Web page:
I am an enraptured fan of the Harry Potter book series. Each of my boys read the books, beginning with me reading to them when they were too young to read on their own. We were among the first to purchase each newly published work in the series as soon as it was available, even pre-ordering to get them as soon as possible. I was amazed and astonished at the story lines, the brilliance of the writing. The author, J.K.Rowling, is one of the most creative writers I have ever read- I am enamored with her ability to produce story, imagination, fantasy, and suspense. She keeps the reader holding on with bated breath for the next turn of events. I adore her style.
For anyone not familiar with the Harry Potter series (have you been living under a rock??), or not sure what Dementors are, here is a quote from one of the books, The Prisoner of Azkaban:
“The dementors are “soulless creatures … among the foulest beings on Earth”: a phantom species who, as their name suggests, gradually deprive human minds of happiness and intelligence. They are the guards of the wizard prison, Azkaban, until after the return of antagonist Lord Voldemort.”
And here’s a little more:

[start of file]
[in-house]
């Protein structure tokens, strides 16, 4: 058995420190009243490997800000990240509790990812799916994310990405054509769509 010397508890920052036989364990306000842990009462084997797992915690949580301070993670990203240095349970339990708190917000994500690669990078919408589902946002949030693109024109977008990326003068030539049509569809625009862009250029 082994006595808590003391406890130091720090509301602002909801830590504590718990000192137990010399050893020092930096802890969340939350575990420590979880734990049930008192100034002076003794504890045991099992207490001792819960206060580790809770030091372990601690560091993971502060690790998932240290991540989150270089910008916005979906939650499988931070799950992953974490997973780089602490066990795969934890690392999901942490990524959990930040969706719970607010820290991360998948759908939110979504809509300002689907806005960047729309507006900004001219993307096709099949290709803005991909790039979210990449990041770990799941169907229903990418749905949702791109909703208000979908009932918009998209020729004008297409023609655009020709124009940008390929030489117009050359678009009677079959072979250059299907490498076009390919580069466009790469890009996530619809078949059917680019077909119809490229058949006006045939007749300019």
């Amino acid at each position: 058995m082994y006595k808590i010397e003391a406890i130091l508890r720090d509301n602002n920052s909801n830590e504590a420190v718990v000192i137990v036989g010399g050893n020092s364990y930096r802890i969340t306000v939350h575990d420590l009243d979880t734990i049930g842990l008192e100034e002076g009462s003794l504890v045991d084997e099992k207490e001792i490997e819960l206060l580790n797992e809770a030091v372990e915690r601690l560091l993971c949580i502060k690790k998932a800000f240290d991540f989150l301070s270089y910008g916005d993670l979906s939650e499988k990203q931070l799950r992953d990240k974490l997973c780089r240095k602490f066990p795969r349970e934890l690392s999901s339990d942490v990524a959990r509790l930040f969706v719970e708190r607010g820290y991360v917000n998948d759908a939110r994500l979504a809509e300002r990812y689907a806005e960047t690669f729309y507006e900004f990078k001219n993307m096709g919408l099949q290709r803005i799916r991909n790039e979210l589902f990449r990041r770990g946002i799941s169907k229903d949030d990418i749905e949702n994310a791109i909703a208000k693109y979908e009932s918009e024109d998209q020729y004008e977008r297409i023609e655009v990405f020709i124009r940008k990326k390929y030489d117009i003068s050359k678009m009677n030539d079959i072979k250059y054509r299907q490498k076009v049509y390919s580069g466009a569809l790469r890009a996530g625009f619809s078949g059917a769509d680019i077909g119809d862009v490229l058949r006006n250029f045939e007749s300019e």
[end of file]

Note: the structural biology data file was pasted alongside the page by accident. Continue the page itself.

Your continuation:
“There was a hand protruding from the cloak and it was glistening, grayish, slimy-looking and scabbed, like something dead that had decayed in water…and then the thing beneath the hood, whatever it was, drew a long, slow, rattling breath, as though it was trying to suck something more than air from its surroundings.”
That should be enough to give you the sense of what Dementors are, right? If you didn’t feel anything when reading those passages, well, you are much less sensitive/visual/ experiential than I am. Lord Voldemort is basically the most evil creature in the Universe, the Satan of Harry’s world. When I first read about Dementors, I felt a chill go down my spine. There is no doubt in my mind J.K.Rowling has been down the slippery slope, the terrifying slide, into a deep depression. The description of how dementors suck out happiness and steal the soul of a person is precisely how it feels to be hopelessly immersed in the quicksand of a severe depression. Anyone who has never been through a debilitating depression cannot know or fully understand how devastating it is to walk that path. It is similar to being in deep water and unable to come to the surface. I am a firm believer in the power of our thoughts, that we create our own reality, that we manifest what comes to us- but having survived multiple episodes of severe depression throughout my lifetime, I have the deepest compassion and understanding for anyone in the throws of it.